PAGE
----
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What is Choice Architecture?

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Choice architecture is the design of choices with the goal of influencing decisions. This includes the design of choice structures, user interfaces and surrounding wordage. In some cases, choice architecture heavily influences the choices that people make. The following are a few common considerations.

Message Framing

The framing of information tends to have a significant impact on choices. Choices may be surrounded with wordage designed to persuade.


Choice structure is the flow of a sequence of choices. This can often be depicted as a decision tree where each choice leads to a branch of choices. Structure may be designed to engage with a fun question up front. For example, a car manufacturer may first ask a customer to select a color. It is common for choice structure to be optimized with techniques such as A/B testing.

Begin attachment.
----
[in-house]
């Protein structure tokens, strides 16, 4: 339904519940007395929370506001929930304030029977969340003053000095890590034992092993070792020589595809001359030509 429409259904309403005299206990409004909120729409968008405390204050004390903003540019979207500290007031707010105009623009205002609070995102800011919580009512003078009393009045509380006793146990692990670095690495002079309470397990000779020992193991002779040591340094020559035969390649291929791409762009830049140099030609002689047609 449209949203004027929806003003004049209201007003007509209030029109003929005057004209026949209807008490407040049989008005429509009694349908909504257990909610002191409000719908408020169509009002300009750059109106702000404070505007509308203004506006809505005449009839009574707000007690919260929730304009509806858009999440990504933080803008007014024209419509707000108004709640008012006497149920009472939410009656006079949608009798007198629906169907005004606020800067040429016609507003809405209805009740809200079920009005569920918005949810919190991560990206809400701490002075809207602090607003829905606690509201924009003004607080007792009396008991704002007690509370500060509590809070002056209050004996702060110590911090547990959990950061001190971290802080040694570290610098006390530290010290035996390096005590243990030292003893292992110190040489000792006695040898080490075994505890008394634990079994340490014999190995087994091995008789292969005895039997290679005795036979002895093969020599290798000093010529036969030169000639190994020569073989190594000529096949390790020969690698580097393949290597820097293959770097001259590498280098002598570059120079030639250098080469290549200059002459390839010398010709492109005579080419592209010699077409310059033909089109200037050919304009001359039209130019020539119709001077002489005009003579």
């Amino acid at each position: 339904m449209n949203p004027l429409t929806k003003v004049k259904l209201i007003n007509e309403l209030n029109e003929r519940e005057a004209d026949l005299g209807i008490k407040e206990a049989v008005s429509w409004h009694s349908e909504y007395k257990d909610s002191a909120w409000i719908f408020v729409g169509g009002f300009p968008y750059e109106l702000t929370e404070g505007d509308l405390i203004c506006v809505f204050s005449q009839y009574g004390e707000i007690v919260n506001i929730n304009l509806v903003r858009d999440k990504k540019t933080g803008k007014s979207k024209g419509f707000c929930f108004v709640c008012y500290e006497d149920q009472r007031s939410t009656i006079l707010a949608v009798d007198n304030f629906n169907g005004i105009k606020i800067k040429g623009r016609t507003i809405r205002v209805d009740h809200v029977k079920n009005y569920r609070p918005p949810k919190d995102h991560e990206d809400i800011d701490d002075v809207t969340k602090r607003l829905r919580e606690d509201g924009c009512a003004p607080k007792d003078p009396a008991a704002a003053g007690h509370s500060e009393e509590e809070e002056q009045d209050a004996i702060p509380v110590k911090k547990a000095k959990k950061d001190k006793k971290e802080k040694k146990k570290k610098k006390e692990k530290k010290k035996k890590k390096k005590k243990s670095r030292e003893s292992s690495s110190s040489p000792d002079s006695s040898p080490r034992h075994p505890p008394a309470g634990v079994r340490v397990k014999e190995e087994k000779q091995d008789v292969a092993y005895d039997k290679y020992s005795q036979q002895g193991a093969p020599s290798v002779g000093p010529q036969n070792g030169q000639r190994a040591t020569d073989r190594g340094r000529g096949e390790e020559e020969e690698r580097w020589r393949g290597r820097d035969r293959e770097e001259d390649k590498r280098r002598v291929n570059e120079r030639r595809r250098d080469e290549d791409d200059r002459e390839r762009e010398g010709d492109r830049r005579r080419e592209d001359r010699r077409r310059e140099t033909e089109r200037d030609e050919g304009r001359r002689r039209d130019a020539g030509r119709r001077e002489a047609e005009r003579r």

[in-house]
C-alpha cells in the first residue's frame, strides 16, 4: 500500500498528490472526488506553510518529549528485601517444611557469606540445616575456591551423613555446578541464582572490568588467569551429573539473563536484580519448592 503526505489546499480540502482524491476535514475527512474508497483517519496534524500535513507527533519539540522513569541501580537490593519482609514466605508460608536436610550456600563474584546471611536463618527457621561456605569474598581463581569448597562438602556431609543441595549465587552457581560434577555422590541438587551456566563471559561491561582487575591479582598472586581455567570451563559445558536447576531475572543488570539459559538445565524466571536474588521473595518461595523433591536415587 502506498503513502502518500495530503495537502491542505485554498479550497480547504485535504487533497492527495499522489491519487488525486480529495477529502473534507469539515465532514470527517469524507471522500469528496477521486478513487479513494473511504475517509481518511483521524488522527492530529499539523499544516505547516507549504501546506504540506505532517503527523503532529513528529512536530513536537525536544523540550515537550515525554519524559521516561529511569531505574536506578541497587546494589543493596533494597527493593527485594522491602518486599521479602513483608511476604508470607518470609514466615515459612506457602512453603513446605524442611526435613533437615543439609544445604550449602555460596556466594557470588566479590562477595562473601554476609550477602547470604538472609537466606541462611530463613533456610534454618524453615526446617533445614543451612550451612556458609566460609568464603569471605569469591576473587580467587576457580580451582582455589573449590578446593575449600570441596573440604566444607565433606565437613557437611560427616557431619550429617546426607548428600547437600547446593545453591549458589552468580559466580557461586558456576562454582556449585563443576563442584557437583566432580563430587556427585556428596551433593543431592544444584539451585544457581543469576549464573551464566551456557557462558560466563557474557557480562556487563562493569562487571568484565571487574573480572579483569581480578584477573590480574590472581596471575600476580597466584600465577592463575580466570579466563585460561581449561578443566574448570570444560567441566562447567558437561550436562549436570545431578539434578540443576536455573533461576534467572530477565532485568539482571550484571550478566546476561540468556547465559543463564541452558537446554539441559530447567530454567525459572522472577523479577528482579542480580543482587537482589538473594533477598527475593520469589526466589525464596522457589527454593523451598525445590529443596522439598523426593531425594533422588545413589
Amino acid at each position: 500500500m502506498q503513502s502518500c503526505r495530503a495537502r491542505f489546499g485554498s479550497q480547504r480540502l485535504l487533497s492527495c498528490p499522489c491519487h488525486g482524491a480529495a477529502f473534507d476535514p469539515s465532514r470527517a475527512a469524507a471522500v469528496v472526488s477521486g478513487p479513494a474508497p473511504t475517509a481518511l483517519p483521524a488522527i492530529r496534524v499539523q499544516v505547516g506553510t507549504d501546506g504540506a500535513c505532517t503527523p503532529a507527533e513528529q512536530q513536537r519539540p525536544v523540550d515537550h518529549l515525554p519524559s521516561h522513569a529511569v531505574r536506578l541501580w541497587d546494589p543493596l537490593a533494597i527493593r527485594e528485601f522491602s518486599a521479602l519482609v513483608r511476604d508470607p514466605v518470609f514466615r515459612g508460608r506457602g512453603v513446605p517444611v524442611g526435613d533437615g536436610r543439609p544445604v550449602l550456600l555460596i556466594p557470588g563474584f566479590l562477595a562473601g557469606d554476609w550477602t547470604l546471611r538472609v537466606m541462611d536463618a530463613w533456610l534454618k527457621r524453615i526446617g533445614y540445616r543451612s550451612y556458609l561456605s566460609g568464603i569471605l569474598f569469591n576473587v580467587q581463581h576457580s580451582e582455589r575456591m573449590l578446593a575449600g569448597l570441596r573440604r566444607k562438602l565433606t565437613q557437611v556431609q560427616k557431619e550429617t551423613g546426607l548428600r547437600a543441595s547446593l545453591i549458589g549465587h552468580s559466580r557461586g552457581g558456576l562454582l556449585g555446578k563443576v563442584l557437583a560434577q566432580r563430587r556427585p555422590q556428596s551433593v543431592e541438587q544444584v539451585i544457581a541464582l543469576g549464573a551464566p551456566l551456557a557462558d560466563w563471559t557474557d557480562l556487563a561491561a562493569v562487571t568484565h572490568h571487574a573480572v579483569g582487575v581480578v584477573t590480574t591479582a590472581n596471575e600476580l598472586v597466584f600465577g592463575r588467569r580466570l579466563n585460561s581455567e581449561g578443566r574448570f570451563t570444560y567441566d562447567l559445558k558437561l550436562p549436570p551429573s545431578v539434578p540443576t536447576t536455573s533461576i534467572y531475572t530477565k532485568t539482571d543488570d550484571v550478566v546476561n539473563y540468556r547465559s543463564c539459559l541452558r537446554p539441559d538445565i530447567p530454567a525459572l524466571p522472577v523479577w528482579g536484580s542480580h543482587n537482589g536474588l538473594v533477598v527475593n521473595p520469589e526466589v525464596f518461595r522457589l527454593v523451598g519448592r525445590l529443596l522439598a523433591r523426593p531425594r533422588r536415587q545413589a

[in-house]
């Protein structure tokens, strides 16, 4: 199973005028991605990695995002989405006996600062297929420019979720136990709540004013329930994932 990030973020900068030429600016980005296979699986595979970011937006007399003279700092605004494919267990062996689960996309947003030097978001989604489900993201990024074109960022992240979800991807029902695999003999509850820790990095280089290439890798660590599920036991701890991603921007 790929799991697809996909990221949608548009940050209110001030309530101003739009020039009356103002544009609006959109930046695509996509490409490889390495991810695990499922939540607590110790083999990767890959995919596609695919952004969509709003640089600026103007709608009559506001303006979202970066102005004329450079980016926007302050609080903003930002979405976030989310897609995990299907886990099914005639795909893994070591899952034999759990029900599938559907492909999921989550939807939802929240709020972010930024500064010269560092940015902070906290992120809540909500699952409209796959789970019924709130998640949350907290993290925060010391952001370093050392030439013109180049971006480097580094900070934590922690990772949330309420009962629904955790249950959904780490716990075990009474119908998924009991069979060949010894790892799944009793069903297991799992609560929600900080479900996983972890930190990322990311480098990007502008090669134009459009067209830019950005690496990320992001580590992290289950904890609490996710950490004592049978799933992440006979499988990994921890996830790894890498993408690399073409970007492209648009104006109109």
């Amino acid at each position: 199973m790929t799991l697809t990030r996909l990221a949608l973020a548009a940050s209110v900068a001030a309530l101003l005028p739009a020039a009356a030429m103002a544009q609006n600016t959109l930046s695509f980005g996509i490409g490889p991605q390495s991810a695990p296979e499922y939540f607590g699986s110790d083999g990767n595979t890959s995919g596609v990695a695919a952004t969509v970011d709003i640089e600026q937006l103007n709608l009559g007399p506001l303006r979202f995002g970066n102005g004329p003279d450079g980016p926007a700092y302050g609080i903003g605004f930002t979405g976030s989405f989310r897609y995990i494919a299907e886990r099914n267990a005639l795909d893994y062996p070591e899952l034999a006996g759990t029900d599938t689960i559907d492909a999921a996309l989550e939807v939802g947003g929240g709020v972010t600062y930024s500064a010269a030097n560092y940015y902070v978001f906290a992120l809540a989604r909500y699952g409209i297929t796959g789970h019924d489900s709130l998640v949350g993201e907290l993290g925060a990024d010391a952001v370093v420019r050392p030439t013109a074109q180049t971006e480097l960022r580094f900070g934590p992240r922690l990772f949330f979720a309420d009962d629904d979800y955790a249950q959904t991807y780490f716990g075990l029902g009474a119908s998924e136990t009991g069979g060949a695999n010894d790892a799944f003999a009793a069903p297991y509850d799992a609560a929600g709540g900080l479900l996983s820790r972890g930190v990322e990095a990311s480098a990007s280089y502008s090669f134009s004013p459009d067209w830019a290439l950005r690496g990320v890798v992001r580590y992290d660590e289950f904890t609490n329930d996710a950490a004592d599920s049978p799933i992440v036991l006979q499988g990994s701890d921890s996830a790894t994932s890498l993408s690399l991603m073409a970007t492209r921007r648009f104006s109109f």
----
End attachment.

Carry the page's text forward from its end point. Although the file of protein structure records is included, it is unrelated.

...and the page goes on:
User interface design surrounding a set of choices. For example, an interactive 3d visualization of a customized product may decrease shopping cart abandonment.

Call to Action

Commanding a customer to take an action such as "add this" or "buy now."


A nudge is a subtle approach to influencing with positive suggestions and reinforcements. For example, when you ask a customer if they want to add a safety feature to a car you might have a photo of a family in the background designed to trigger protective instincts.


Default choices have a large effect because people tend to stick with defaults.


Choice architecture may have legal implications. For example, defaults may not constitute agreement on the part of a customer. That is to say that laws in many jurisdictions may require that a customer take a non-default action to buy something or agree to something.
Overview: Choice Architecture
The design of choices.
User Interfaces
Commonly Used In
Related Concepts

Choice Architecture

This is the complete list of articles we have written about choice architecture.
A/B Testing
Bait & Switch
Bliss Point
Choice Paradox
Decision Costs
Decision Tree
Default Effect
Flat Pricing
Low Ball
Price Discrimination
À La Carte
More ...
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